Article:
When it comes to native Texas shrubs, few are better known than this one. I guess yaupon holly would have to go at the top of the list. But as show-stopping, “I-gotta-have-one-of-those” shrubs, Texas sage leads the pack.
Why do we call it “Texas sage” anyway? It’s not related to salvias. That’s where we find the true sages. But botanists tell us that common names have no ground rules, so we can call it anything we want.
That would explain alternate names “silver leaf” (reasonable, considering its stunning silver foliage – at least for most varieties) and “barometer bush” (because it blooms after barometric pressure drops, as in rainy or humid weather. But I never heard anyone really use those last two common names.
The name I grew up using – the one I heard the ranchers using out on the hills in Southwest Texas – is “ceniza,” the Spanish word for “ash.”
Things to know about this plant…
Here are some basic botanical biographic facts you’ll want to remember.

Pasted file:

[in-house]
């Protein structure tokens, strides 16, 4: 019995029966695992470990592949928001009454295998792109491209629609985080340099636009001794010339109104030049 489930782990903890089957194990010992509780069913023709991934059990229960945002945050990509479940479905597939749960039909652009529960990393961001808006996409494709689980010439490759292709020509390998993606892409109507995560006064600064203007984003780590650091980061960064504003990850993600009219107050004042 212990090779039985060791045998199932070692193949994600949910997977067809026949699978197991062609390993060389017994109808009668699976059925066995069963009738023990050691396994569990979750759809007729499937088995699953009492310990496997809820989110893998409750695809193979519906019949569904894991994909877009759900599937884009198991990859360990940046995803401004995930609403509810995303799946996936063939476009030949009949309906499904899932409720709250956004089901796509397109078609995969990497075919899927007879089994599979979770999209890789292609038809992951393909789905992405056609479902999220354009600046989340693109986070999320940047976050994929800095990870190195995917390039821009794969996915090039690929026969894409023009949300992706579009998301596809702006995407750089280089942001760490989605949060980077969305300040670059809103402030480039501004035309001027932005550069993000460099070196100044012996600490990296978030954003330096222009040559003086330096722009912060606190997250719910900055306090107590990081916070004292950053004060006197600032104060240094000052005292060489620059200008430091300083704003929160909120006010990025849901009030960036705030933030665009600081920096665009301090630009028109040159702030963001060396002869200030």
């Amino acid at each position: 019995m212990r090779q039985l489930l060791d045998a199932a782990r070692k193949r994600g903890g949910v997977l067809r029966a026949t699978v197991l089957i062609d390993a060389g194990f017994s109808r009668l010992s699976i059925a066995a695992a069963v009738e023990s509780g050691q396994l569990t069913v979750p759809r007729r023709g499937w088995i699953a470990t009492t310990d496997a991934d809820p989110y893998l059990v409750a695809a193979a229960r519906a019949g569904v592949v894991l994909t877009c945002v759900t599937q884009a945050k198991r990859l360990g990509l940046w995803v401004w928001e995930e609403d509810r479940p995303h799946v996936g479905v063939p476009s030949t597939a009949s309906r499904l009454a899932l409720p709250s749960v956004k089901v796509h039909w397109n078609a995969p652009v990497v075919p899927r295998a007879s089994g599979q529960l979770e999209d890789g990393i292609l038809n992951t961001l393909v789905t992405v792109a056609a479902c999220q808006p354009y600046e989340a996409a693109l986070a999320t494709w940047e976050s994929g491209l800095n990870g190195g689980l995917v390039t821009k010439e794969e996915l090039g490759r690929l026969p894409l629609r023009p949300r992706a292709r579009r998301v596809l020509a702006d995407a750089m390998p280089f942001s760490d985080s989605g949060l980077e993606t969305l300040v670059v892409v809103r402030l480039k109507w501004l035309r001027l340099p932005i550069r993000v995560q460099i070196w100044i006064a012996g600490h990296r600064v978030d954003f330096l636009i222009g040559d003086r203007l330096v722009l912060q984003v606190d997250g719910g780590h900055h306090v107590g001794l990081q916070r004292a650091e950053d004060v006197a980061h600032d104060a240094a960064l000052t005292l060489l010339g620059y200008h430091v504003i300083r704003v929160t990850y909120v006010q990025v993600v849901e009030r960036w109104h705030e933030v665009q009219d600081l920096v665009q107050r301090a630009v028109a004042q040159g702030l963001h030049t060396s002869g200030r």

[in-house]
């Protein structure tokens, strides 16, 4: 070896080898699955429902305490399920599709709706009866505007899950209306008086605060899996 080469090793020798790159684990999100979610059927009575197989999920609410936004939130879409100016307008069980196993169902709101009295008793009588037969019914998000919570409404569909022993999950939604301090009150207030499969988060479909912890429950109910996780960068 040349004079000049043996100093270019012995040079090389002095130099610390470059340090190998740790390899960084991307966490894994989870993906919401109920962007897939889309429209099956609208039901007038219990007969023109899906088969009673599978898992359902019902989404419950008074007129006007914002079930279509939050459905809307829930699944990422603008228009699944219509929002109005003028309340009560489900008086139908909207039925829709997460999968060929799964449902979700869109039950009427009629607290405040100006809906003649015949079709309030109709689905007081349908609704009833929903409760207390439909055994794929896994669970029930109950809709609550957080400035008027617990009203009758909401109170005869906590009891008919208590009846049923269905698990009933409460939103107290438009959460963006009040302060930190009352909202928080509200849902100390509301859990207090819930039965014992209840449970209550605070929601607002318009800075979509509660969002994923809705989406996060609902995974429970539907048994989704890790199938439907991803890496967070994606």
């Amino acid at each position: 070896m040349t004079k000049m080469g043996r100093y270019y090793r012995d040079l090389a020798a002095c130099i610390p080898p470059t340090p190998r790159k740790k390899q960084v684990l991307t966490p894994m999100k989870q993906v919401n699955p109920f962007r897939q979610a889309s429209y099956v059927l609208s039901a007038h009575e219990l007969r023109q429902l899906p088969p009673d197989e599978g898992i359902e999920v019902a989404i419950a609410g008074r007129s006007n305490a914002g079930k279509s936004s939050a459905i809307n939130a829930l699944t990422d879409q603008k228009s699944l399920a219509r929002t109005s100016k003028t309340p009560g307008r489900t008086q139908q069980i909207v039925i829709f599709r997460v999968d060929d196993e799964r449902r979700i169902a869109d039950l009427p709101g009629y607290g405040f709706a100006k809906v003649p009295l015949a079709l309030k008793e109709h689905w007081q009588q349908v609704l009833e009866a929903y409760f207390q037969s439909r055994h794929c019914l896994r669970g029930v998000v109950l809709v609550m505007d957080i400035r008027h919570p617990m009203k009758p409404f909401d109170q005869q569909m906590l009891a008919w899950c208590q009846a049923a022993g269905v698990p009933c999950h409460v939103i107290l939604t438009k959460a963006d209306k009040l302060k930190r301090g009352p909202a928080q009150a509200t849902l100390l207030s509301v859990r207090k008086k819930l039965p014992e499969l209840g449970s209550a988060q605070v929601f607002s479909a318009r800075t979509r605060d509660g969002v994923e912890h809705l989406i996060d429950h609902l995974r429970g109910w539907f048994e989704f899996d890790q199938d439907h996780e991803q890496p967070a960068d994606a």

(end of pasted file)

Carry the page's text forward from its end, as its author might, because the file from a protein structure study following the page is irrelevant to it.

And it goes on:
• Names: Texas sage, or ceniza (Leucophyllum frutescens).
• Native range: Southwest Texas into adjacent parts of Mexico.
• Hardy to Zone 8 (10F). Suffers occasional to frequent freeze damage in DFW and northward.
• Full to nearly full sun. Does not do well in shade.
• Requires good drainage. Not suited to poorly draining soils.
• Handles alkaline soils perfectly.
• Grows to 6 to 8 feet tall and 5 to 6 feet wide. Compact forms are sold. Rather than sending you looking for specific variety names, it’s best to send you to a really good retail garden center and invite you to look at what they have on hand. Their Texas Certified Nursery Professionals will be able to guide you.
• Leaves are pubescent and silvery or gray, but green forms are sold.
• Flowers range from deep pink to pink to lavender to white.
• Will bloom several times over the course of a growing season, from late spring clear into fall. Flowers last only a few days.
• Extremely popular with bees!
• Looks best when only pruned to remove erratic branching. Avoid formal shearing. Major reshaping is best done in late winter.
• Few pest problems, although lace bugs can cause leaves to lose color, turn tan and sticky/shiny. Most general-purpose insecticides will control them, but spray at a time when plants are not blooming, therefore bees are not active around them.